My dad has always been a stickler for family dinners at the table. When I was little, the routine was comforting. Dinner (always served with a big green salad and homemade vinaigrette) was part of what marked our nights at Dad’s house. By high school though, I would sit and glare at the crystal clock on the mantle, imagining all the fun my friends were having without me as they ate Intermezzo salads on Telegraph avenue or met up early to dine on poppyseed cake at Cafe Roma before heading to a party. In my heart of hearts, I still liked the comfort of routine – but on Friday nights I would bribe Dan to switch chores with me, rushing through my meal in my eagerness to be out the door.

Despite this steadfast dinner routine, my dad is a wildly inconsistent cook. This is not to say he is a bad cook – quite the opposite. He is such a good cook that he almost never makes the same exact meal twice. He starts in a very predictable way – meat and onions, sometimes garlic. But he spices things by instinct, rarely measuring and often experimenting. You never know quite what you’ll get – just that it will probably be good.

So it was really not until my stepmom came into our lives that we had the experience of a nightly dinner that actually tasted the same, week after week.

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Thank you

I know most all of you have already heard the news, but I wanted to post a quick “thank you” (from beautiful, green Oregon, where the Gabe celebration is well underway!). Thank you to the DALS readers, whose comments have been so warm and real and kind. Thank you to Jenny and Andy at Dinner A Love Story – I know I am not the only one who relies on them for their humor, insight, honesty, recipes … oh and their amazing children’s book recommendations. They are really a catch-all of awesomeness, and they are also the nicest people you could ever hope to email with. I am a little bit in love with them.

As much as I love DALS writers and readers (and their site is one of my favorites), it is the caliber of the other submissions that are making me feel, still at this moment, like I am on cloud nine. I can’t believe that I get to count myself in the company of these “real” writers and recipe creators! I am going to share Andy’s list of highlights with you, and then you can click over to their sites and see for yourselves. There is also a link at the end to the mini-cookbook that DALS put out from the entries. So many great looking recipes!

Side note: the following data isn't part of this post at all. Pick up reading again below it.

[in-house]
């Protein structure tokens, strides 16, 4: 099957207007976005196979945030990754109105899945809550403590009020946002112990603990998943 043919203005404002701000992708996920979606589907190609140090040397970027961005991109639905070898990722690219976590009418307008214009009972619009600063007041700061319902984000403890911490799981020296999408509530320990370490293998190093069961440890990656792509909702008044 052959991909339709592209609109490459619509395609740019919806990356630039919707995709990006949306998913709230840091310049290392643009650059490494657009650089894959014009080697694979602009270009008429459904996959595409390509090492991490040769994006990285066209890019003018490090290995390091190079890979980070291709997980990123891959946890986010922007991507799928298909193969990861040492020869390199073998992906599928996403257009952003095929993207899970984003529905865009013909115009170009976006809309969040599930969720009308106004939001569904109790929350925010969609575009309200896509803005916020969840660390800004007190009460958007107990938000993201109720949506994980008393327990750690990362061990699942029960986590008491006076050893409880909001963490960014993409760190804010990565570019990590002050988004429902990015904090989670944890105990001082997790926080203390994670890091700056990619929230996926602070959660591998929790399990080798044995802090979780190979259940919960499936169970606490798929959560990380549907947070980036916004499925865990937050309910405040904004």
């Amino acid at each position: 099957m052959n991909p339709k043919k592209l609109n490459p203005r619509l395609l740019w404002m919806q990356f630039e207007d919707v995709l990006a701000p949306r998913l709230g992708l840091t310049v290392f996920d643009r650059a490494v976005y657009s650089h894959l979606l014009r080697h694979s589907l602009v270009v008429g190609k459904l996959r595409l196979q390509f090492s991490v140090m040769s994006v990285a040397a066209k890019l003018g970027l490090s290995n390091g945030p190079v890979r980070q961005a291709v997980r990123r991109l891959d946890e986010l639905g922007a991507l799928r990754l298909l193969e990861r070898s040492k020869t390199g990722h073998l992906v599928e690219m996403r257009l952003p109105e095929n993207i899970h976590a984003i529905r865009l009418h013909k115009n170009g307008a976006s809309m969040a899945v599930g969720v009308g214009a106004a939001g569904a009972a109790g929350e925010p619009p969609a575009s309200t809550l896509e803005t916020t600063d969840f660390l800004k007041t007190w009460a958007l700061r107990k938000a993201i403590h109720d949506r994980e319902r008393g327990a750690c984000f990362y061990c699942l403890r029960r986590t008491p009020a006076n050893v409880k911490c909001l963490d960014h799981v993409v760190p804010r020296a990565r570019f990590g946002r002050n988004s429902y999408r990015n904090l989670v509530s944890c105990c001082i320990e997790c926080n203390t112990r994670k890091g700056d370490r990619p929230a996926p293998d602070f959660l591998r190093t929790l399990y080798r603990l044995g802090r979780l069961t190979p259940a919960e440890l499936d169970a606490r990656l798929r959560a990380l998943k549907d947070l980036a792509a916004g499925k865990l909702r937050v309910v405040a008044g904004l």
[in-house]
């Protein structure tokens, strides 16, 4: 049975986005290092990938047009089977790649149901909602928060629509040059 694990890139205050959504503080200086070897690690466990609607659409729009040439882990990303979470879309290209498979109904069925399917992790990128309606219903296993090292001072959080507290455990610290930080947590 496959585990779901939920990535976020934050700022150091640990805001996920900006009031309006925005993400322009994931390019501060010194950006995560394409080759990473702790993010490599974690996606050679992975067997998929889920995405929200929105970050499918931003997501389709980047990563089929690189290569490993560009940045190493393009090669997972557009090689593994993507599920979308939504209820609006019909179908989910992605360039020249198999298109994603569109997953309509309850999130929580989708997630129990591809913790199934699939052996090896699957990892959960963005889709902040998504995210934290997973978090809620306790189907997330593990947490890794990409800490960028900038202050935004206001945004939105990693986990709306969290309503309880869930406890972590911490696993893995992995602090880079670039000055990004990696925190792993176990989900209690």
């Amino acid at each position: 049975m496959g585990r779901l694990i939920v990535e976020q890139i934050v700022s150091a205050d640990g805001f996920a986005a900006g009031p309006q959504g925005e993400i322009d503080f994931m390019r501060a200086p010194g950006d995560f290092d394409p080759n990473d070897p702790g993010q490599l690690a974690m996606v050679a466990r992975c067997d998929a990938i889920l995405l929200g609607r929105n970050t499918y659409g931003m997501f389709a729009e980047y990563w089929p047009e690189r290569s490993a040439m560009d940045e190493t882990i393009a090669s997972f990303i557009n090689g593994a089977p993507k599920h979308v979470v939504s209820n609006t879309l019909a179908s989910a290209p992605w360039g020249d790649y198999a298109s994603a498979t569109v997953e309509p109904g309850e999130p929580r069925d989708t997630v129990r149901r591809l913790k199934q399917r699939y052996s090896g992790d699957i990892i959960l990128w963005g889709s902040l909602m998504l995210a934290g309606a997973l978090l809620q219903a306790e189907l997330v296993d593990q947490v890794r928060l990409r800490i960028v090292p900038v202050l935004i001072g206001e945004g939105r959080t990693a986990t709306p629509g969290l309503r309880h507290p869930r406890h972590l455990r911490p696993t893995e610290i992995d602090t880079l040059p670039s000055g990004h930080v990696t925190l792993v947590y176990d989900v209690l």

So many good recipes, so many personal stories and careful turns of phrase. I want to list of a few of my favorites. Janet: “Also, I am all about quinoa.” Kathryn: “Margaret’s new skirt is missing a button, and if you give them hem the gentlest tug, it is likely to slip right down off her hips.” Lisa: “So far, my son has proved to be a man of diverse tastes.” Marcus: “You can’t throw around a term like ‘Texas Chili’ lightly.” Sarah: “My mother had an unexplainable penchant for pickled beets.” Tara: “The son of an Irish longshoreman, Dad grew up on simple, inexpensive fare. He made beef stew with a thick, flavorful broth and big wedges of floury-textured potato that I’m still trying to recreate.” Courtney: “I knew this was something I had to try, and hopefully my confidence in the kitchen would outshine any hesitation I have when it comes to my writing. But I have planned and made dinner for my family every night of the week for eight years and there is something to be said for that. So, let’s do this.”

You all did this, and we can’t thank you enough. Jenny compiled all the entries in a downloadable pdf — a mini-cookbook from the readers of DALS. And Molly, I can’t wait to try the sweet potato-and-chard gratin.

I’m working on my next recipe post – in the meantime, please don’t forget to tell us about your favorite breakfast sometime before Sunday midnight, so that you can be entered to win Marion Cunningham’s The Breakfast Book! Molly’s comment about a cheese croissant has me totally distracted — and there are lots of other delicious-sounding replies there to help you plan your holiday-weekend breakfasts.

More soon!

Our daily bread

(Tangential? Perhaps. Important? Yes. So here is a heartfelt goodbye to MCA – and some Beastie tracks that Brian assures us are not on YouTube … )